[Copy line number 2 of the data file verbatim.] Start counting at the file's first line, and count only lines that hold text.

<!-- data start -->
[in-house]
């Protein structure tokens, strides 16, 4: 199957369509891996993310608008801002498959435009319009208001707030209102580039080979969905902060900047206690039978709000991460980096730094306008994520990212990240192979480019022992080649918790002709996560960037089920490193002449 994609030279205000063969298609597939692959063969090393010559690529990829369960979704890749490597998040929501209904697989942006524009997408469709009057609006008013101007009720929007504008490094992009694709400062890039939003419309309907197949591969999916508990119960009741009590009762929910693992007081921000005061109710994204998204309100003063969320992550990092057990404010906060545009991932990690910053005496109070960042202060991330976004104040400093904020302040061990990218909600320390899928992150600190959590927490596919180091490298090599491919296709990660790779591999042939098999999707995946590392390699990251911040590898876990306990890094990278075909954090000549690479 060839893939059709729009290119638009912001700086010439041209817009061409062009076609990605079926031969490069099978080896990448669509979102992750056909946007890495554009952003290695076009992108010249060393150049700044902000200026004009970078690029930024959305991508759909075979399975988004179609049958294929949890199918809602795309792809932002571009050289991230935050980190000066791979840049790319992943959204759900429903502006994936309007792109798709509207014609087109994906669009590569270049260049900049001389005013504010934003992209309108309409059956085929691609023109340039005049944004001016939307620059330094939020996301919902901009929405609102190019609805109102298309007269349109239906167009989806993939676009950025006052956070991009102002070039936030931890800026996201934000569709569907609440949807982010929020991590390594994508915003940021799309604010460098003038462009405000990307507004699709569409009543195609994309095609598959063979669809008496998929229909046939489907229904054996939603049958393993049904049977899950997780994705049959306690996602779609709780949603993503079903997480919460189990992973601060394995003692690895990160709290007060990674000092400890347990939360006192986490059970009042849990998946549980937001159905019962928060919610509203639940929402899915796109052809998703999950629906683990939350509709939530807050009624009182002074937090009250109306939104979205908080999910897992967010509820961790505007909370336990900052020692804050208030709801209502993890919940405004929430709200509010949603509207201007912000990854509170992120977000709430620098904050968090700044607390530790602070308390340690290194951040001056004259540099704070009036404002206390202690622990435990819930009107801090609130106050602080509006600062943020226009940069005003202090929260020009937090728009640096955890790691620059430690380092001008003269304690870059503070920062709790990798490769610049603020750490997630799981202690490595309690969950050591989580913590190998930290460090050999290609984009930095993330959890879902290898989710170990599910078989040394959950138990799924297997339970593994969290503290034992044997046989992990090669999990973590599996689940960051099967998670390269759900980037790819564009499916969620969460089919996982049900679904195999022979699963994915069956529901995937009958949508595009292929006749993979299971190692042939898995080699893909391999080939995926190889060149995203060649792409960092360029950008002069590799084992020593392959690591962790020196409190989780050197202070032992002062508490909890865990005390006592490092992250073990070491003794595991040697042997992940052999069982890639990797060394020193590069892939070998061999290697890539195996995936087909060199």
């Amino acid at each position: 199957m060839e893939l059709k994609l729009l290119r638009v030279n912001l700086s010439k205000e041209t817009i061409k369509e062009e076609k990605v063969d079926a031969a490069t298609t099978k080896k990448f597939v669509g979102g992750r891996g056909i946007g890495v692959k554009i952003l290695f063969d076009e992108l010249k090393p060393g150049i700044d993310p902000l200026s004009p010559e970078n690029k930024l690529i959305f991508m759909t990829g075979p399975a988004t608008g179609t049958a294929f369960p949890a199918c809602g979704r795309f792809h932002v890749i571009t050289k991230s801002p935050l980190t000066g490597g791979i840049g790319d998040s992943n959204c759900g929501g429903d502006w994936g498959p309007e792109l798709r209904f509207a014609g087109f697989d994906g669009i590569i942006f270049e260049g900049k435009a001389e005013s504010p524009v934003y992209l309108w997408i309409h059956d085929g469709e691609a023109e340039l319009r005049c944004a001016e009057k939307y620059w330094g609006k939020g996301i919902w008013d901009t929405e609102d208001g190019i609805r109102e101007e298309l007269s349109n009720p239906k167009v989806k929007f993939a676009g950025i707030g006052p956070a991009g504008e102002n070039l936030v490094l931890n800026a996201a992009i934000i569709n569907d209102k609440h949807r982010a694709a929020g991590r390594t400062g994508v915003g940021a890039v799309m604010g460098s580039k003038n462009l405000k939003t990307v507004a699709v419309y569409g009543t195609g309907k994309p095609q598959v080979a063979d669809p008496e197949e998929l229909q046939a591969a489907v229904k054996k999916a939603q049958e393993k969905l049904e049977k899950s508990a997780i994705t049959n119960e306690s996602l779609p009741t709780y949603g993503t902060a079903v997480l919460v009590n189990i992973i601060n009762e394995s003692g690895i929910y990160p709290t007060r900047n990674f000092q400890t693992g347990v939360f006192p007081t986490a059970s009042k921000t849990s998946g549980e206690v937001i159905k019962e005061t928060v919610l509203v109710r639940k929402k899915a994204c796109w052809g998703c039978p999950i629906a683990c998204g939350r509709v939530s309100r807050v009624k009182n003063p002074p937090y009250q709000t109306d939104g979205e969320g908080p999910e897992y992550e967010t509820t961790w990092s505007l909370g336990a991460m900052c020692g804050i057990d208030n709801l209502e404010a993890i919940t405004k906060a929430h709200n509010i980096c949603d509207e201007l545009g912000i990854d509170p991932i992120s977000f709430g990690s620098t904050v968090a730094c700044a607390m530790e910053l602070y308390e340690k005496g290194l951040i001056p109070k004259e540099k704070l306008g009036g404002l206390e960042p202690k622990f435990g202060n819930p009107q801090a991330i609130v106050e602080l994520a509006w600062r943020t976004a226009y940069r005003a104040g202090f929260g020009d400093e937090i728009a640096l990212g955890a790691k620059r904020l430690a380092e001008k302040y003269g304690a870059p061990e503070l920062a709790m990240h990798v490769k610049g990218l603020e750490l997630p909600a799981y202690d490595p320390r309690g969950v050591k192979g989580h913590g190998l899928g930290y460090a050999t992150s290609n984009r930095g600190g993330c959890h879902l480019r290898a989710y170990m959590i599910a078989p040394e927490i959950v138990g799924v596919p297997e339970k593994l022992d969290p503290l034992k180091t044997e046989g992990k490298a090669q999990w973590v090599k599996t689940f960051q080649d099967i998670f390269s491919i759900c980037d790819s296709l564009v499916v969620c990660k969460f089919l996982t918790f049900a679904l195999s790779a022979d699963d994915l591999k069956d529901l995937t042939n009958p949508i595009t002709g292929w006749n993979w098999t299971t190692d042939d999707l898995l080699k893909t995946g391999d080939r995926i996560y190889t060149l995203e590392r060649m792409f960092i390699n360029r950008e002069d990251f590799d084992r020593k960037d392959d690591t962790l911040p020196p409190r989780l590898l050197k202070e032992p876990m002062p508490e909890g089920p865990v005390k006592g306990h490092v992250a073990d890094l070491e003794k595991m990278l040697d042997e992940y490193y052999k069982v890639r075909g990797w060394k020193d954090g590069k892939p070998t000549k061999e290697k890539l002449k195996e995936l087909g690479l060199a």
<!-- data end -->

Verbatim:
């Protein structure tokens, strides 16, 4: 199957369509891996993310608008801002498959435009319009208001707030209102580039080979969905902060900047206690039978709000991460980096730094306008994520990212990240192979480019022992080649918790002709996560960037089920490193002449 994609030279205000063969298609597939692959063969090393010559690529990829369960979704890749490597998040929501209904697989942006524009997408469709009057609006008013101007009720929007504008490094992009694709400062890039939003419309309907197949591969999916508990119960009741009590009762929910693992007081921000005061109710994204998204309100003063969320992550990092057990404010906060545009991932990690910053005496109070960042202060991330976004104040400093904020302040061990990218909600320390899928992150600190959590927490596919180091490298090599491919296709990660790779591999042939098999999707995946590392390699990251911040590898876990306990890094990278075909954090000549690479 060839893939059709729009290119638009912001700086010439041209817009061409062009076609990605079926031969490069099978080896990448669509979102992750056909946007890495554009952003290695076009992108010249060393150049700044902000200026004009970078690029930024959305991508759909075979399975988004179609049958294929949890199918809602795309792809932002571009050289991230935050980190000066791979840049790319992943959204759900429903502006994936309007792109798709509207014609087109994906669009590569270049260049900049001389005013504010934003992209309108309409059956085929691609023109340039005049944004001016939307620059330094939020996301919902901009929405609102190019609805109102298309007269349109239906167009989806993939676009950025006052956070991009102002070039936030931890800026996201934000569709569907609440949807982010929020991590390594994508915003940021799309604010460098003038462009405000990307507004699709569409009543195609994309095609598959063979669809008496998929229909046939489907229904054996939603049958393993049904049977899950997780994705049959306690996602779609709780949603993503079903997480919460189990992973601060394995003692690895990160709290007060990674000092400890347990939360006192986490059970009042849990998946549980937001159905019962928060919610509203639940929402899915796109052809998703999950629906683990939350509709939530807050009624009182002074937090009250109306939104979205908080999910897992967010509820961790505007909370336990900052020692804050208030709801209502993890919940405004929430709200509010949603509207201007912000990854509170992120977000709430620098904050968090700044607390530790602070308390340690290194951040001056004259540099704070009036404002206390202690622990435990819930009107801090609130106050602080509006600062943020226009940069005003202090929260020009937090728009640096955890790691620059430690380092001008003269304690870059503070920062709790990798490769610049603020750490997630799981202690490595309690969950050591989580913590190998930290460090050999290609984009930095993330959890879902290898989710170990599910078989040394959950138990799924297997339970593994969290503290034992044997046989992990090669999990973590599996689940960051099967998670390269759900980037790819564009499916969620969460089919996982049900679904195999022979699963994915069956529901995937009958949508595009292929006749993979299971190692042939898995080699893909391999080939995926190889060149995203060649792409960092360029950008002069590799084992020593392959690591962790020196409190989780050197202070032992002062508490909890865990005390006592490092992250073990070491003794595991040697042997992940052999069982890639990797060394020193590069892939070998061999290697890539195996995936087909060199």